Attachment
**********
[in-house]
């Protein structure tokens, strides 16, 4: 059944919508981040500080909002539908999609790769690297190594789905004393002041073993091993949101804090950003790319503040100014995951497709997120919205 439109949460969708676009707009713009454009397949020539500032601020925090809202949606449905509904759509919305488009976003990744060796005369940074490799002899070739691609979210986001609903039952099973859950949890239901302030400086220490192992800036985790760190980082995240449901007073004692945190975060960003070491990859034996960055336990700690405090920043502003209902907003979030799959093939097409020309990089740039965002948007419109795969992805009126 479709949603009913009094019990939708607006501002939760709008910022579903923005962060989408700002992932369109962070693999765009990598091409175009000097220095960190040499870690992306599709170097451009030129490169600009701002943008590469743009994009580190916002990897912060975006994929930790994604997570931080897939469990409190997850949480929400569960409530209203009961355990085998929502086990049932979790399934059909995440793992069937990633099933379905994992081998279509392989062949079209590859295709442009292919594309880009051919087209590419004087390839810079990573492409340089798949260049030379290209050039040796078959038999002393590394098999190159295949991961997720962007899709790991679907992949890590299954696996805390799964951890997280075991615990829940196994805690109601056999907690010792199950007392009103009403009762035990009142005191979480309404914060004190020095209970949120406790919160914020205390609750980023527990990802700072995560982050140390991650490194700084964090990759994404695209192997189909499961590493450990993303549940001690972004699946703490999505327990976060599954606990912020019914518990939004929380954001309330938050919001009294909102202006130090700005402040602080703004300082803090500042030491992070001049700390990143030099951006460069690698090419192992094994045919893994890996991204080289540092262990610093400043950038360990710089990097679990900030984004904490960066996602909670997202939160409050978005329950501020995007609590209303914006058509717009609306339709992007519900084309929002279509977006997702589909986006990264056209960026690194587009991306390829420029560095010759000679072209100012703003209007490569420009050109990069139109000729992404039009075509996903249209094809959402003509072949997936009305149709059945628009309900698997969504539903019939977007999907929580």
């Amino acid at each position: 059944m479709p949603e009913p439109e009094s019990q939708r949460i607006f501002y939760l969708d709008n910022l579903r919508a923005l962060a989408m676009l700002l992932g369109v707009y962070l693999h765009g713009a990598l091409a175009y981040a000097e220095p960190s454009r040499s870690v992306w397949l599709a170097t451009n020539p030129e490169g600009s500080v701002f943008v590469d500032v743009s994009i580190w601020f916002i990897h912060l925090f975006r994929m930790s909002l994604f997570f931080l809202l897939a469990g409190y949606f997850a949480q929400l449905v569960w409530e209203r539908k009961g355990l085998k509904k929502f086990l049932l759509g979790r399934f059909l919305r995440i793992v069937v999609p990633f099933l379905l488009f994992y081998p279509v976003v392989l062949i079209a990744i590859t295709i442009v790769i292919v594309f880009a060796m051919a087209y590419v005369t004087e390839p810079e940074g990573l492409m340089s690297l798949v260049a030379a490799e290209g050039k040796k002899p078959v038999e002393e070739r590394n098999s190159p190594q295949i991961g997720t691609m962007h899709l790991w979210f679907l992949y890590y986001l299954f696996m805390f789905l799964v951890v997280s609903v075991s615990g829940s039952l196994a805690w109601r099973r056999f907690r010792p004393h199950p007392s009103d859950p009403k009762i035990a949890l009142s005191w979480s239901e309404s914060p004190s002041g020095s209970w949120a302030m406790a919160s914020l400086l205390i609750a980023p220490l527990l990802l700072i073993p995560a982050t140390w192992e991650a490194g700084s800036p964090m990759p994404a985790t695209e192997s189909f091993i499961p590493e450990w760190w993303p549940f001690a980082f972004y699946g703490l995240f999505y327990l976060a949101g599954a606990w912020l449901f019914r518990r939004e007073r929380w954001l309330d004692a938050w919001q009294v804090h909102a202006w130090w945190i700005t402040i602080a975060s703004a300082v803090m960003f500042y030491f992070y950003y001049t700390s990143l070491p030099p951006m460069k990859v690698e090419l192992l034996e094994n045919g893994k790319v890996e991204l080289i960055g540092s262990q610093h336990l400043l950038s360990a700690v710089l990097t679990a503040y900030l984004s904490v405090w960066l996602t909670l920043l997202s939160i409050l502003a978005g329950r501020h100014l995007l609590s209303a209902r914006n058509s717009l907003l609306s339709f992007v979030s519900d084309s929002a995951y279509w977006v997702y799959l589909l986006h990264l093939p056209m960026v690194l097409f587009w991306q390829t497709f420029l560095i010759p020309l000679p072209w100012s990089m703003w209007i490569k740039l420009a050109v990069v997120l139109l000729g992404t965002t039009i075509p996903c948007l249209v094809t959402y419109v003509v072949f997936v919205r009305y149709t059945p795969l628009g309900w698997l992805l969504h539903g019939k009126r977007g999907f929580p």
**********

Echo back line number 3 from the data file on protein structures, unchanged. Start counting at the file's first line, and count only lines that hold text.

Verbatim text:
């Amino acid at each position: 059944m479709p949603e009913p439109e009094s019990q939708r949460i607006f501002y939760l969708d709008n910022l579903r919508a923005l962060a989408m676009l700002l992932g369109v707009y962070l693999h765009g713009a990598l091409a175009y981040a000097e220095p960190s454009r040499s870690v992306w397949l599709a170097t451009n020539p030129e490169g600009s500080v701002f943008v590469d500032v743009s994009i580190w601020f916002i990897h912060l925090f975006r994929m930790s909002l994604f997570f931080l809202l897939a469990g409190y949606f997850a949480q929400l449905v569960w409530e209203r539908k009961g355990l085998k509904k929502f086990l049932l759509g979790r399934f059909l919305r995440i793992v069937v999609p990633f099933l379905l488009f994992y081998p279509v976003v392989l062949i079209a990744i590859t295709i442009v790769i292919v594309f880009a060796m051919a087209y590419v005369t004087e390839p810079e940074g990573l492409m340089s690297l798949v260049a030379a490799e290209g050039k040796k002899p078959v038999e002393e070739r590394n098999s190159p190594q295949i991961g997720t691609m962007h899709l790991w979210f679907l992949y890590y986001l299954f696996m805390f789905l799964v951890v997280s609903v075991s615990g829940s039952l196994a805690w109601r099973r056999f907690r010792p004393h199950p007392s009103d859950p009403k009762i035990a949890l009142s005191w979480s239901e309404s914060p004190s002041g020095s209970w949120a302030m406790a919160s914020l400086l205390i609750a980023p220490l527990l990802l700072i073993p995560a982050t140390w192992e991650a490194g700084s800036p964090m990759p994404a985790t695209e192997s189909f091993i499961p590493e450990w760190w993303p549940f001690a980082f972004y699946g703490l995240f999505y327990l976060a949101g599954a606990w912020l449901f019914r518990r939004e007073r929380w954001l309330d004692a938050w919001q009294v804090h909102a202006w130090w945190i700005t402040i602080a975060s703004a300082v803090m960003f500042y030491f992070y950003y001049t700390s990143l070491p030099p951006m460069k990859v690698e090419l192992l034996e094994n045919g893994k790319v890996e991204l080289i960055g540092s262990q610093h336990l400043l950038s360990a700690v710089l990097t679990a503040y900030l984004s904490v405090w960066l996602t909670l920043l997202s939160i409050l502003a978005g329950r501020h100014l995007l609590s209303a209902r914006n058509s717009l907003l609306s339709f992007v979030s519900d084309s929002a995951y279509w977006v997702y799959l589909l986006h990264l093939p056209m960026v690194l097409f587009w991306q390829t497709f420029l560095i010759p020309l000679p072209w100012s990089m703003w209007i490569k740039l420009a050109v990069v997120l139109l000729g992404t965002t039009i075509p996903c948007l249209v094809t959402y419109v003509v072949f997936v919205r009305y149709t059945p795969l628009g309900w698997l992805l969504h539903g019939k009126r977007g999907f929580p």